NWPR Books

NWPR Books
11:27 am
Mon March 24, 2014

With Sobering Science, Doctor Debunks 12-Step Recovery

Courtesy of Beacon Press

Since its founding in the 1930s, Alcoholics Anonymous has become part of the fabric of American society. AA and the many 12-step groups it inspired have become the country's go-to solution for addiction in all of its forms. These recovery programs are mandated by drug courts, prescribed by doctors and widely praised by reformed addicts.

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NWPR Books
11:14 am
Mon March 24, 2014

New Yorker Cartoon Editor Explores What Makes Us Get It

Bob Mankoff/The New Yorker Collection/Condé Nast

Originally published on Mon March 24, 2014 1:43 pm

Bob Mankoff has been contributing cartoons to The New Yorker ever since 1977 and now, as cartoon editor, he evaluates more than 500 cartoons submitted to the magazine each week.

Mankoff is proud of the many cartoons that have been published under his aegis. "Sometimes I take my aegis out of my drawer just to admire it," he writes.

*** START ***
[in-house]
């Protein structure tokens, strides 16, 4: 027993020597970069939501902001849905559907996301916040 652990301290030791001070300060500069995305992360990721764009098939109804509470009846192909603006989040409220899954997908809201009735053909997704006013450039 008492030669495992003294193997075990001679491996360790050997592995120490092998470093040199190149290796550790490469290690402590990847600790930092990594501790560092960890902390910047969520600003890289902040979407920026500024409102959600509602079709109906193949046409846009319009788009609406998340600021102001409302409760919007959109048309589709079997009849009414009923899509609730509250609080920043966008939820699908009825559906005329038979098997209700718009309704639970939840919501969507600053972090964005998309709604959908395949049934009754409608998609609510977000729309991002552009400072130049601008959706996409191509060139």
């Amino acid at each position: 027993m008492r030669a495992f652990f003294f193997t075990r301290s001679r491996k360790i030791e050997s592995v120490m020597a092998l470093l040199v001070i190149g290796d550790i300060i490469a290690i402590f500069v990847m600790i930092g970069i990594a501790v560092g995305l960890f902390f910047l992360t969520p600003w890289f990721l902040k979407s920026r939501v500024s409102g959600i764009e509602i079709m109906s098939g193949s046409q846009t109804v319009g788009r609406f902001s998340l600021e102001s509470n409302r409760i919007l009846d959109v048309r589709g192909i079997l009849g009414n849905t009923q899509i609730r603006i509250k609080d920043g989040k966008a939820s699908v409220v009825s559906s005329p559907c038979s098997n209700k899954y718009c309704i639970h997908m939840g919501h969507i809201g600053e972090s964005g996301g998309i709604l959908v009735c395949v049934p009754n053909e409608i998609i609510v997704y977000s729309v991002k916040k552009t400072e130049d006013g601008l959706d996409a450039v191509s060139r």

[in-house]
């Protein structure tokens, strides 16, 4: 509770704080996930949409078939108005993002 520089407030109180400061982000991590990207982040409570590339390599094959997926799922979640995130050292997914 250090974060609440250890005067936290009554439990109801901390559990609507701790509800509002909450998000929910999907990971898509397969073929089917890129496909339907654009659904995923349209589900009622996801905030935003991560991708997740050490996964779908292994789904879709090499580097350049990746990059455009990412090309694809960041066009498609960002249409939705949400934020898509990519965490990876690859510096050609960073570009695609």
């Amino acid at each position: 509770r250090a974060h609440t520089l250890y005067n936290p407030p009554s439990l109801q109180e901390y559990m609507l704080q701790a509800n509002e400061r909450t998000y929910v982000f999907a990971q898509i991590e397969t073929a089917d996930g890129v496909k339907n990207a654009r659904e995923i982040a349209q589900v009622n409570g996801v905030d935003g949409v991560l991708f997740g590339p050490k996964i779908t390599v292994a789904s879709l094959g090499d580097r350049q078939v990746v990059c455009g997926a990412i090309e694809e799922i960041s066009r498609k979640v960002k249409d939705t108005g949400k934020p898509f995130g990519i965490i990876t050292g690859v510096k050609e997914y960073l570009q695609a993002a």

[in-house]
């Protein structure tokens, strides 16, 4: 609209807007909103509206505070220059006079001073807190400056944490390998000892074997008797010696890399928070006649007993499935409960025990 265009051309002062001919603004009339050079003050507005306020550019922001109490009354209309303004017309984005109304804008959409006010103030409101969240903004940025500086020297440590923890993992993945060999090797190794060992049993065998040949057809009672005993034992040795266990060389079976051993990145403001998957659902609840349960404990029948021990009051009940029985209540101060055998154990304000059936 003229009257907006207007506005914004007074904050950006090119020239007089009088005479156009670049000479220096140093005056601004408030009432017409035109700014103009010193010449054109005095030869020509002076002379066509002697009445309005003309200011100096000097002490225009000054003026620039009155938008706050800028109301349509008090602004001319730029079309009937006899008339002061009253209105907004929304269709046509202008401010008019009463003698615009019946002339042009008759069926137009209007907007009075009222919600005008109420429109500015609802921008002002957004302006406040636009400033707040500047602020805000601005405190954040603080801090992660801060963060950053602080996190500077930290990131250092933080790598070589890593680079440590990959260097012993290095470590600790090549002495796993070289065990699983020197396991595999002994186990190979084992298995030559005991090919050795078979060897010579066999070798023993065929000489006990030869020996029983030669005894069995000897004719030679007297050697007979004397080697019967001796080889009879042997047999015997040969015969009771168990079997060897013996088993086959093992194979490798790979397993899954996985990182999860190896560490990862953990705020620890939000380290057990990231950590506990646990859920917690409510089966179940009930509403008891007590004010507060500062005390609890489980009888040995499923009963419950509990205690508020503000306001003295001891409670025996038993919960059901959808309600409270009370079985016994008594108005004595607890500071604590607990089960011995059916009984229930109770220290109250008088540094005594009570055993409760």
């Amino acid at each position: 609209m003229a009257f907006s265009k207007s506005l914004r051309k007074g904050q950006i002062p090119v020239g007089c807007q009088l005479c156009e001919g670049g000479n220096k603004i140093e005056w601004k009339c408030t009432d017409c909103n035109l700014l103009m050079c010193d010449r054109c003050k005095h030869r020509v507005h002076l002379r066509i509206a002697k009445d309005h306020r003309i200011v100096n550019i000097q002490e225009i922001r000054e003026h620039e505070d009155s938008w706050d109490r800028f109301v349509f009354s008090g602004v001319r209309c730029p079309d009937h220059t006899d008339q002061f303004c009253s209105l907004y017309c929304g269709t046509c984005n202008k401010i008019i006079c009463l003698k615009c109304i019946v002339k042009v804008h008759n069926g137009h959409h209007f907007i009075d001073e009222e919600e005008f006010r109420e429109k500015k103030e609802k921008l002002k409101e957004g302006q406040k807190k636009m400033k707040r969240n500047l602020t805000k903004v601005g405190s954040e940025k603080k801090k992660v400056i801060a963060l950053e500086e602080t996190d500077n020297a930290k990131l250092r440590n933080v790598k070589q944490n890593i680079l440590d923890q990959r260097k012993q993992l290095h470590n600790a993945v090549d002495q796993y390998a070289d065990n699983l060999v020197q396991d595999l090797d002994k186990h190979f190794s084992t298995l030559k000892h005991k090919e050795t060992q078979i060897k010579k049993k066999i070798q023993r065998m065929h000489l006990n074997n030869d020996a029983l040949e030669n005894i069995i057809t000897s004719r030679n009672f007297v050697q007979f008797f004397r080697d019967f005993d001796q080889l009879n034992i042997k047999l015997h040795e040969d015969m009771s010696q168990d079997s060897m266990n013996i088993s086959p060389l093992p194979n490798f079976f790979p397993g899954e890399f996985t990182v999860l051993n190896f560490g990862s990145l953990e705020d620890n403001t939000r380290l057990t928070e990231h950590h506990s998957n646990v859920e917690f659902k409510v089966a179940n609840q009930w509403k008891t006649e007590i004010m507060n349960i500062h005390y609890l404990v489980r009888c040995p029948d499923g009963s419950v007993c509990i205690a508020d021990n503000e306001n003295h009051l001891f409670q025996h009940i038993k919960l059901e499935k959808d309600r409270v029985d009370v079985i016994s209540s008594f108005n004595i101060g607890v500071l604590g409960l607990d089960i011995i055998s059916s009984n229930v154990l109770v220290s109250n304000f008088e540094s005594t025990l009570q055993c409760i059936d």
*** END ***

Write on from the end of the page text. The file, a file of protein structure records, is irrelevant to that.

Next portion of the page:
His most well-known cartoon shows an executive looking at his desk calendar, saying to someone on the phone: "No, Thursday's out. How about never — is never good for you?"

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NWPR Books
6:45 am
Mon March 24, 2014

'Little, Big' Delights With A Little Magic And A Big, Strange Story

Paul Hakimata iStockphoto

John Crowley's Little, Big, an extraordinary, sweeping and strange novel, can perhaps be best described through the metaphor of its central setting: Edgewood, the house in which many generations (and permutations) of the Drinkwater family live. Edgewood is designed by the patriarch, a renowned architect, to be many houses within a single structure. It unfolds, as the viewer circles around it, to reveal many different facades — Victorian, modern, gothic — like a complex piece of origami.

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NWPR Books
4:34 am
Mon March 24, 2014